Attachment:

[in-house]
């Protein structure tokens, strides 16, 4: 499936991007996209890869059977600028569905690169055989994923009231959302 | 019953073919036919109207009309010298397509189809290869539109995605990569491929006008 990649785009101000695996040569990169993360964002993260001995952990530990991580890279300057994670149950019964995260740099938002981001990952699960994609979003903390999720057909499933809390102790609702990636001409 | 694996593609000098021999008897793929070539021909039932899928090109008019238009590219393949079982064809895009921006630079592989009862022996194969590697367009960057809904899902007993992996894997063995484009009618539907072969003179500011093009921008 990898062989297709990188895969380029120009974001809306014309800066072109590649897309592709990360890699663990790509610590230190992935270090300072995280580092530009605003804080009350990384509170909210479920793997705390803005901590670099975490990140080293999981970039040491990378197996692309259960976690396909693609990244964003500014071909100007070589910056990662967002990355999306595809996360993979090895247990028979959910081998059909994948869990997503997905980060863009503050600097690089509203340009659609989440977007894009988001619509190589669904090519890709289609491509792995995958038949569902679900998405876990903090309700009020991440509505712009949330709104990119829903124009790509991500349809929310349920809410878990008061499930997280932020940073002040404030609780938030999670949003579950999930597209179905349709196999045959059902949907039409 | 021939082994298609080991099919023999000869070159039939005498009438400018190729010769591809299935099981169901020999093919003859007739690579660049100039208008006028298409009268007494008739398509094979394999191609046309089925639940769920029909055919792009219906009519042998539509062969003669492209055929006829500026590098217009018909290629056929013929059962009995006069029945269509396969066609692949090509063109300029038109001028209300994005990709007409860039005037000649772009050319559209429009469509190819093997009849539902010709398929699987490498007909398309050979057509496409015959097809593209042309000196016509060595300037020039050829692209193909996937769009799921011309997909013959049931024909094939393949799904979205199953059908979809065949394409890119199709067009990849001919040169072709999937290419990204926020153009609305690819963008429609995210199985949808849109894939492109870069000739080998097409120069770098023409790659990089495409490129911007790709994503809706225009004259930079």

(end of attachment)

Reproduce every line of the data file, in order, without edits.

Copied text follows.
[in-house]
């Protein structure tokens, strides 16, 4: 499936991007996209890869059977600028569905690169055989994923009231959302 | 019953073919036919109207009309010298397509189809290869539109995605990569491929006008 990649785009101000695996040569990169993360964002993260001995952990530990991580890279300057994670149950019964995260740099938002981001990952699960994609979003903390999720057909499933809390102790609702990636001409 | 694996593609000098021999008897793929070539021909039932899928090109008019238009590219393949079982064809895009921006630079592989009862022996194969590697367009960057809904899902007993992996894997063995484009009618539907072969003179500011093009921008 990898062989297709990188895969380029120009974001809306014309800066072109590649897309592709990360890699663990790509610590230190992935270090300072995280580092530009605003804080009350990384509170909210479920793997705390803005901590670099975490990140080293999981970039040491990378197996692309259960976690396909693609990244964003500014071909100007070589910056990662967002990355999306595809996360993979090895247990028979959910081998059909994948869990997503997905980060863009503050600097690089509203340009659609989440977007894009988001619509190589669904090519890709289609491509792995995958038949569902679900998405876990903090309700009020991440509505712009949330709104990119829903124009790509991500349809929310349920809410878990008061499930997280932020940073002040404030609780938030999670949003579950999930597209179905349709196999045959059902949907039409 | 021939082994298609080991099919023999000869070159039939005498009438400018190729010769591809299935099981169901020999093919003859007739690579660049100039208008006028298409009268007494008739398509094979394999191609046309089925639940769920029909055919792009219906009519042998539509062969003669492209055929006829500026590098217009018909290629056929013929059962009995006069029945269509396969066609692949090509063109300029038109001028209300994005990709007409860039005037000649772009050319559209429009469509190819093997009849539902010709398929699987490498007909398309050979057509496409015959097809593209042309000196016509060595300037020039050829692209193909996937769009799921011309997909013959049931024909094939393949799904979205199953059908979809065949394409890119199709067009990849001919040169072709999937290419990204926020153009609305690819963008429609995210199985949808849109894939492109870069000739080998097409120069770098023409790659990089495409490129911007790709994503809706225009004259930079």